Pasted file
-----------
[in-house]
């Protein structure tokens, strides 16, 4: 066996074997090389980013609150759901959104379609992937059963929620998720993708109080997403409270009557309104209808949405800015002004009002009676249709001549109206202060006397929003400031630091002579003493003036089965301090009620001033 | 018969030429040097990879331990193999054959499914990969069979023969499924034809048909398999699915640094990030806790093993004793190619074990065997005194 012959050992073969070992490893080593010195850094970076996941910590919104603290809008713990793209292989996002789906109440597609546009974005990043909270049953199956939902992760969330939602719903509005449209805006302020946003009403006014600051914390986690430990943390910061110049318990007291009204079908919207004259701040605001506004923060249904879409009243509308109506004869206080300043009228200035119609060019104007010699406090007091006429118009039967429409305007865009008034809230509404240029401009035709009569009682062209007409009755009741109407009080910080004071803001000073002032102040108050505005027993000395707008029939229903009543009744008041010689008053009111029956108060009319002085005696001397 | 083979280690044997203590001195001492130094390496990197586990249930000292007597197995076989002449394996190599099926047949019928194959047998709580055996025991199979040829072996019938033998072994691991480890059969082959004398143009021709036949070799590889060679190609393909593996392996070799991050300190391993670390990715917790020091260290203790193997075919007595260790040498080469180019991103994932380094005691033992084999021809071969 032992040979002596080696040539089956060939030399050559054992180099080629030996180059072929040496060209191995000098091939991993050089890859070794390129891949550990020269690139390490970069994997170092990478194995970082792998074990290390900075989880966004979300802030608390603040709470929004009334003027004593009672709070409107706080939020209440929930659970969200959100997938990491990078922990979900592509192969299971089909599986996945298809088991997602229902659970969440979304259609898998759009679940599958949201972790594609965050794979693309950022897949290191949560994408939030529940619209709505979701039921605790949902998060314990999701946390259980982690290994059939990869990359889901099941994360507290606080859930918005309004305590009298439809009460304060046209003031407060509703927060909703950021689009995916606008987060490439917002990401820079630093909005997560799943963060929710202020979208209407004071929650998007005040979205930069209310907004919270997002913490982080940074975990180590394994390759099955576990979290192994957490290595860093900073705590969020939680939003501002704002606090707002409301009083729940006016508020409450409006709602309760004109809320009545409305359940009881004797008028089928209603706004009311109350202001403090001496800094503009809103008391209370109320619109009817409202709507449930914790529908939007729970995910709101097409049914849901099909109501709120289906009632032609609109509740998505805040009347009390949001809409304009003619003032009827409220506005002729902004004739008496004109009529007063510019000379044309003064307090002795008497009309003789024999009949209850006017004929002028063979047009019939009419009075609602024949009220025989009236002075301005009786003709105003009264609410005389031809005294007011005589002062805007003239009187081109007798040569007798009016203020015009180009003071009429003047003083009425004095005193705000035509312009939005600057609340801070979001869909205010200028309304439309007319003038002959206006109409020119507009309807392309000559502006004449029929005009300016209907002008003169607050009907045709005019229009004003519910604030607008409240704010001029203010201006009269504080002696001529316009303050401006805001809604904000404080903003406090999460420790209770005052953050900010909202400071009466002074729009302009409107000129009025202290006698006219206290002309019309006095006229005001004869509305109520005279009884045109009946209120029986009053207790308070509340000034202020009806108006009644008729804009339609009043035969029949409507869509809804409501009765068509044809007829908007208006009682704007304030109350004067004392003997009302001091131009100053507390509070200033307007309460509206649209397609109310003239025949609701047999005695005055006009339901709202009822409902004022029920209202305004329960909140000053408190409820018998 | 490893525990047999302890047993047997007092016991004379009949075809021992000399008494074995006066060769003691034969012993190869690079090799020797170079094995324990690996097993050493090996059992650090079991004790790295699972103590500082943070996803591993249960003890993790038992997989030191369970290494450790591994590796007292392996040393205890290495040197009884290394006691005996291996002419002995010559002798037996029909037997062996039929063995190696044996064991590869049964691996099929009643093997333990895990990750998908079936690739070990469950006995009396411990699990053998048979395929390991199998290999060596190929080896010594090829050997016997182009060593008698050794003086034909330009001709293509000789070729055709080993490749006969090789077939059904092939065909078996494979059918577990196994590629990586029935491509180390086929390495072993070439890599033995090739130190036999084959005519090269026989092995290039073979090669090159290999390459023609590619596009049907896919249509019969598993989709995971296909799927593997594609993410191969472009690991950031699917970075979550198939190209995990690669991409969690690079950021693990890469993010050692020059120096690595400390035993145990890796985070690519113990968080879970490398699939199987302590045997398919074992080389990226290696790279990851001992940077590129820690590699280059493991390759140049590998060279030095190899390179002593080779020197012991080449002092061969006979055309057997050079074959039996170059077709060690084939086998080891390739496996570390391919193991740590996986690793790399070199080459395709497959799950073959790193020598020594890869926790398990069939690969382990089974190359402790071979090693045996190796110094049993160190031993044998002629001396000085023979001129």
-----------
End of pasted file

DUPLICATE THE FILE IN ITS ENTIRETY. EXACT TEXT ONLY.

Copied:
[in-house]
């Protein structure tokens, strides 16, 4: 066996074997090389980013609150759901959104379609992937059963929620998720993708109080997403409270009557309104209808949405800015002004009002009676249709001549109206202060006397929003400031630091002579003493003036089965301090009620001033 | 018969030429040097990879331990193999054959499914990969069979023969499924034809048909398999699915640094990030806790093993004793190619074990065997005194 012959050992073969070992490893080593010195850094970076996941910590919104603290809008713990793209292989996002789906109440597609546009974005990043909270049953199956939902992760969330939602719903509005449209805006302020946003009403006014600051914390986690430990943390910061110049318990007291009204079908919207004259701040605001506004923060249904879409009243509308109506004869206080300043009228200035119609060019104007010699406090007091006429118009039967429409305007865009008034809230509404240029401009035709009569009682062209007409009755009741109407009080910080004071803001000073002032102040108050505005027993000395707008029939229903009543009744008041010689008053009111029956108060009319002085005696001397 | 083979280690044997203590001195001492130094390496990197586990249930000292007597197995076989002449394996190599099926047949019928194959047998709580055996025991199979040829072996019938033998072994691991480890059969082959004398143009021709036949070799590889060679190609393909593996392996070799991050300190391993670390990715917790020091260290203790193997075919007595260790040498080469180019991103994932380094005691033992084999021809071969 032992040979002596080696040539089956060939030399050559054992180099080629030996180059072929040496060209191995000098091939991993050089890859070794390129891949550990020269690139390490970069994997170092990478194995970082792998074990290390900075989880966004979300802030608390603040709470929004009334003027004593009672709070409107706080939020209440929930659970969200959100997938990491990078922990979900592509192969299971089909599986996945298809088991997602229902659970969440979304259609898998759009679940599958949201972790594609965050794979693309950022897949290191949560994408939030529940619209709505979701039921605790949902998060314990999701946390259980982690290994059939990869990359889901099941994360507290606080859930918005309004305590009298439809009460304060046209003031407060509703927060909703950021689009995916606008987060490439917002990401820079630093909005997560799943963060929710202020979208209407004071929650998007005040979205930069209310907004919270997002913490982080940074975990180590394994390759099955576990979290192994957490290595860093900073705590969020939680939003501002704002606090707002409301009083729940006016508020409450409006709602309760004109809320009545409305359940009881004797008028089928209603706004009311109350202001403090001496800094503009809103008391209370109320619109009817409202709507449930914790529908939007729970995910709101097409049914849901099909109501709120289906009632032609609109509740998505805040009347009390949001809409304009003619003032009827409220506005002729902004004739008496004109009529007063510019000379044309003064307090002795008497009309003789024999009949209850006017004929002028063979047009019939009419009075609602024949009220025989009236002075301005009786003709105003009264609410005389031809005294007011005589002062805007003239009187081109007798040569007798009016203020015009180009003071009429003047003083009425004095005193705000035509312009939005600057609340801070979001869909205010200028309304439309007319003038002959206006109409020119507009309807392309000559502006004449029929005009300016209907002008003169607050009907045709005019229009004003519910604030607008409240704010001029203010201006009269504080002696001529316009303050401006805001809604904000404080903003406090999460420790209770005052953050900010909202400071009466002074729009302009409107000129009025202290006698006219206290002309019309006095006229005001004869509305109520005279009884045109009946209120029986009053207790308070509340000034202020009806108006009644008729804009339609009043035969029949409507869509809804409501009765068509044809007829908007208006009682704007304030109350004067004392003997009302001091131009100053507390509070200033307007309460509206649209397609109310003239025949609701047999005695005055006009339901709202009822409902004022029920209202305004329960909140000053408190409820018998 | 490893525990047999302890047993047997007092016991004379009949075809021992000399008494074995006066060769003691034969012993190869690079090799020797170079094995324990690996097993050493090996059992650090079991004790790295699972103590500082943070996803591993249960003890993790038992997989030191369970290494450790591994590796007292392996040393205890290495040197009884290394006691005996291996002419002995010559002798037996029909037997062996039929063995190696044996064991590869049964691996099929009643093997333990895990990750998908079936690739070990469950006995009396411990699990053998048979395929390991199998290999060596190929080896010594090829050997016997182009060593008698050794003086034909330009001709293509000789070729055709080993490749006969090789077939059904092939065909078996494979059918577990196994590629990586029935491509180390086929390495072993070439890599033995090739130190036999084959005519090269026989092995290039073979090669090159290999390459023609590619596009049907896919249509019969598993989709995971296909799927593997594609993410191969472009690991950031699917970075979550198939190209995990690669991409969690690079950021693990890469993010050692020059120096690595400390035993145990890796985070690519113990968080879970490398699939199987302590045997398919074992080389990226290696790279990851001992940077590129820690590699280059493991390759140049590998060279030095190899390179002593080779020197012991080449002092061969006979055309057997050079074959039996170059077709060690084939086998080891390739496996570390391919193991740590996986690793790399070199080459395709497959799950073959790193020598020594890869926790398990069939690969382990089974190359402790071979090693045996190796110094049993160190031993044998002629001396000085023979001129």